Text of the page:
Forging strong ties with a growing membership
Simon Collier, elected in 1965 as the fourth Honorary member of ASQ, shepherded the society during a critical period of intense growth.
The 1952-53 term, when Collier was president, was marked by numerous milestones. ASQ membership increased 22% to nearly 7,500 members, and 11 new sections came into being. The first divisions were formed, beginning with the Textile Division (now the Textile and Needle Trades Division), which received its charter in August 1952, followed shortly thereafter by the Chemical Division. The Regional Conferences Committee was established to minimize conflicts (now the Chemical and Process Industries Division) in scheduling and assist in planning and management. ASQ broke new ground with the first printing of two new classes of publications; these included the first Standards Committee Report, No. A1-1951, Definitions and Symbols for Control Charts, and the first volume in the General Publications Series, Manual on Sampling Inspection by Military Standard, MIL-ST-lO5-A.
Collier's administration was the first to have more than one vice president; three people shared the expanding workload. As membership grew, the Financial Advisory Committee recommended new investment policies to safeguard ASQ's assets. Also during this period, the Section Management Awards Committee was born.
Collier always maintained a close link to members, a relationship that developed during his three terms as executive secretary (1948-1951) and his term as vice president (1951-1952). In the days before ASQ had a full-time staff, the executive secretary was point of contact between the national organization and sections. The day-to-day maintenance of the organization was borne by ASQ's officers and supported by their employers. Such was the case with Collier, who used resources and staff of his office at Johns-Manville Corp. to perform vital services to the Society.
Collier's commitment to the sections was evident in his remarks to the board of directors in May 1953, when he said that the strength of ASQ depended on the ability of officers to make personal appearances at section meetings.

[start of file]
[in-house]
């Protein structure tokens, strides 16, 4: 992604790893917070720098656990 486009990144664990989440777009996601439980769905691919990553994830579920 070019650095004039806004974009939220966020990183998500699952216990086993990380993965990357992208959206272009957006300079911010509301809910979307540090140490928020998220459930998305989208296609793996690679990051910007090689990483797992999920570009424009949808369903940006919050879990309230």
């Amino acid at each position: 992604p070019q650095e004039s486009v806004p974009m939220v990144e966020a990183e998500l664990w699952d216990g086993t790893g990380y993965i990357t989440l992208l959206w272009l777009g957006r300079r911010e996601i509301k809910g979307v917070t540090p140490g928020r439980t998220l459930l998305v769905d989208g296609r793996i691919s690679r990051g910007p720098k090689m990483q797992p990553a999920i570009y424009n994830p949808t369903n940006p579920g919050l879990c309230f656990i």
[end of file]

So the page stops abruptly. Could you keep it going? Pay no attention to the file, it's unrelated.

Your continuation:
The first Edwards Medal was awarded to Collier in 1959 in recognition of his dedication. It was a fitting honor, for Collier admired George Edwards, and their accomplishments within ASQ had many parallels. In accepting the award, Collier spoke of the importance of the human element in the organization: "Unless we recognize this important element and make the necessary plans to obtain the utmost cooperation from everyone involved, the best results can rarely be obtained, no matter how well we plan our programs."
Collier was trained as a chemist and began his career at the National Bureau of Standards (now the National Institute of Standards and Technology), where he worked as a rubber chemist and wrote Methods of Analysis of Rubber Goods. He also co-authored Quality Control in the Rubber Industry. In addition, his work with the American Society for Testing and Materials resulted in his selection as an honorary member of that group.
More than 30 years of Collier's professional career were spent at Johns-Manville in Waukegan, IL, and in New York City. He was an early proponent of quality control methods in industry. One of his memorable accomplishments as director of quality control at Johns-Manville was the production of a quality training film that was viewed by more than 50,000 people in over 300 organizations throughout the country.
After retiring in the late 1950s, Collier moved to Los Angeles, where he was a visiting lecturer and assisted in the development of quality, reliability, and management programs at the University of California at Los Angeles. He continued his work with ASQ through the Los Angeles Section, and enjoyed the continued respect and admiration of his colleagues in the quality control profession.